Secondments are an important part of our cross-border work. This spring, the Stockholm office has been happy to have Legal Assistant Anni, Associate Ninja, and Senior Associate Maisa on secondment from Helsinki. Why did they go on secondment, and how does it work? Read more here.
When did you know you wanted to be a lawyer and what made you choose law?
Maisa: I had other options too at upper secondary school but at some point thought that law would interest me most.
Ninja: I think probably the first dream of becoming a lawyer date back to childhood as watching too much of American court drama such as Ally McBeal. However, in high school my interest in society issues started to grow, and I was especially interested in politics and regulation. Law school was also an easy choice for me due to that it opens many different career paths, and as a young adult, I was not forced to decide what I want to do when I grow up. Although, my dream from the beginning of law studies was to work at a big law firm, which specialises in business law so mission accomplished in that sense.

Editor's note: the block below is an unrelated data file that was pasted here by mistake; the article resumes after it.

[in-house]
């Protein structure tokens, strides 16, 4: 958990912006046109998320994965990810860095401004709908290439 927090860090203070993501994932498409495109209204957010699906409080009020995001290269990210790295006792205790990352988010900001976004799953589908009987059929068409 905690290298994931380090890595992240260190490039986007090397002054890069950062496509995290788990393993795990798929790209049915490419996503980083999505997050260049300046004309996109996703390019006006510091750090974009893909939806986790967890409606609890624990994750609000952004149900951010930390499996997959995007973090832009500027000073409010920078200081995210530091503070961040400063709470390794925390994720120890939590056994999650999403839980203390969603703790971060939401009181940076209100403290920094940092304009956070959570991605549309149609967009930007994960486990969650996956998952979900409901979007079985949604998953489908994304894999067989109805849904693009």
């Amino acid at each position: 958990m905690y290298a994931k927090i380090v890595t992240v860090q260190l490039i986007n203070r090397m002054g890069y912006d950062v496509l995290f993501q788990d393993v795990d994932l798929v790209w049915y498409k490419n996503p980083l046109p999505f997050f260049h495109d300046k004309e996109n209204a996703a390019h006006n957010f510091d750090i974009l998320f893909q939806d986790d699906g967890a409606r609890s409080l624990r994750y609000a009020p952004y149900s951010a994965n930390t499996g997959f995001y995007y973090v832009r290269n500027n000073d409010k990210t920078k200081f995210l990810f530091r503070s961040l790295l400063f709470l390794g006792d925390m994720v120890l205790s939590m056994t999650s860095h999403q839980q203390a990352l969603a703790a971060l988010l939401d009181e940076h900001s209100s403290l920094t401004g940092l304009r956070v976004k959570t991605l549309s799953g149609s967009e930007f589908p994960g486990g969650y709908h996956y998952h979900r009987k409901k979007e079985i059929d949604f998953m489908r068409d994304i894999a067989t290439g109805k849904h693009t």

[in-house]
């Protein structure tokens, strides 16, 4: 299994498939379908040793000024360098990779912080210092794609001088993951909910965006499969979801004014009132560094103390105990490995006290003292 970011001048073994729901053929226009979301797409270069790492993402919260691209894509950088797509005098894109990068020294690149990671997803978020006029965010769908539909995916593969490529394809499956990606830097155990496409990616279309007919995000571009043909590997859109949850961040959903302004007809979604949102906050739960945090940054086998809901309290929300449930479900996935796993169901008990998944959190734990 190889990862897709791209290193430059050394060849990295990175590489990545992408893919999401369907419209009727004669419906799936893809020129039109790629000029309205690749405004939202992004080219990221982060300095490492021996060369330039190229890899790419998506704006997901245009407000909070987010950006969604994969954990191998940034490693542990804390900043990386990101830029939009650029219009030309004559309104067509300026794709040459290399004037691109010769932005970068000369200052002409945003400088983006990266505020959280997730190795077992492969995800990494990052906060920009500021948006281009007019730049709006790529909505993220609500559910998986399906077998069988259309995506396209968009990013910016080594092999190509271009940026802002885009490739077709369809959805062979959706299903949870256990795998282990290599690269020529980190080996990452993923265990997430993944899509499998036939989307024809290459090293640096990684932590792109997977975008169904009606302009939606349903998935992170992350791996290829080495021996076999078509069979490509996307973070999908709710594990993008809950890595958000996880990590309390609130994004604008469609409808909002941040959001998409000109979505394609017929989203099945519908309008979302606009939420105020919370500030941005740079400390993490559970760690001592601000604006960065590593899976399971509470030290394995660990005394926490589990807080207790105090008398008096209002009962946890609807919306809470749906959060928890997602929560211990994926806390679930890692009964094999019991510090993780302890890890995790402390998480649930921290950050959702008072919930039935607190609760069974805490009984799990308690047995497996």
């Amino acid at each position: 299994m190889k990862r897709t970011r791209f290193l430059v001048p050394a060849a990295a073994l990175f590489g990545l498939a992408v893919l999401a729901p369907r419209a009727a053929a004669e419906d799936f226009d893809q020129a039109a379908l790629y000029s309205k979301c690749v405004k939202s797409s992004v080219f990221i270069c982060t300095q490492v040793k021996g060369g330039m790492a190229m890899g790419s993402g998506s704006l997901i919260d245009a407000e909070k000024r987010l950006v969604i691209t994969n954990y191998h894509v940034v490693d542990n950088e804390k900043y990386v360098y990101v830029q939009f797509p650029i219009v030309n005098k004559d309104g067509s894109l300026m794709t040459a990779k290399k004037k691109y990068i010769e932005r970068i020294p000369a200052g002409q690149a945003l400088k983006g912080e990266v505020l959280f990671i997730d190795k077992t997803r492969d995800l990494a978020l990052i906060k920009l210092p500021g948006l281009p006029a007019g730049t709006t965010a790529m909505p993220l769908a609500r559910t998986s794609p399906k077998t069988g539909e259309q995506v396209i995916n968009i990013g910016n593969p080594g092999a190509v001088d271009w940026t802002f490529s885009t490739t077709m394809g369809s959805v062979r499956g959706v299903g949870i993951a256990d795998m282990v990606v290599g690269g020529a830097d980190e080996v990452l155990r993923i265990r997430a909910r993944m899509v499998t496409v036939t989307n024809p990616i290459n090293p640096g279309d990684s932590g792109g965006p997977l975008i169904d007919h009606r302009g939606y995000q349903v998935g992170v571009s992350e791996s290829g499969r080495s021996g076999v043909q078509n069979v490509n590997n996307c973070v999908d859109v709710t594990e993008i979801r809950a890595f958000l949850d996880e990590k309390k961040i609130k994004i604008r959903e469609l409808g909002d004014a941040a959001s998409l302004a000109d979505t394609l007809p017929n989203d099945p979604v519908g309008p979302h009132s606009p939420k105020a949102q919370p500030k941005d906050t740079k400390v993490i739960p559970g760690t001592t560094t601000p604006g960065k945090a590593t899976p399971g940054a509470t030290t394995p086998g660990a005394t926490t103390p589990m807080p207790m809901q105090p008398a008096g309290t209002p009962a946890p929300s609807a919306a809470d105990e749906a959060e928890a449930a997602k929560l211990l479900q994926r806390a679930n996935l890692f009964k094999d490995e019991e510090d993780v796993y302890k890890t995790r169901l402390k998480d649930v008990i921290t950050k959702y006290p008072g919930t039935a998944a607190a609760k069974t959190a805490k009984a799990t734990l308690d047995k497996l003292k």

Why did you choose to go on secondment?
Anni: I have always dreamt of working abroad and was so excited when I got the chance to go on secondment at our Stockholm office. It has been so rewarding to get to know our other office better and learn more of another culture and language. Secondments are also a great way to share different practices and knowledge between our offices.
Maisa: I wanted to improve my Swedish language skills. It’s also a great way to get to know colleagues at the Stockholm office better.
What are the practicalities you need to get in order before you go on secondment?
Anni: There is quite a lot of paperwork and other practical issues that need to be taken care of when you go on secondment but our fantastic HR team helped a lot with the practicalities, for example by finding an apartment for me. Furthermore, it is good to familiarise yourself with and learn as much as possible of the foreign culture and language when on secondment ─ I learned a lot about the Swedish way of working and their fika culture as well as the Stockholm dialect.
How is the way of working different if you compare Stockholm and Helsinki, and what do they have in common?
Ninja: The work tasks and projects are mainly similar between Stockholm and Helsinki and I strongly believe it should not matter where you physically sit for you to take part in cross-border projects. Most of the work tasks are in English in both countries so there is not really difference in that sense either. The main differences is definitely the open office space in Stockholm where all employees are sitting, which makes it easier to share and ask for advice from the more experienced colleagues.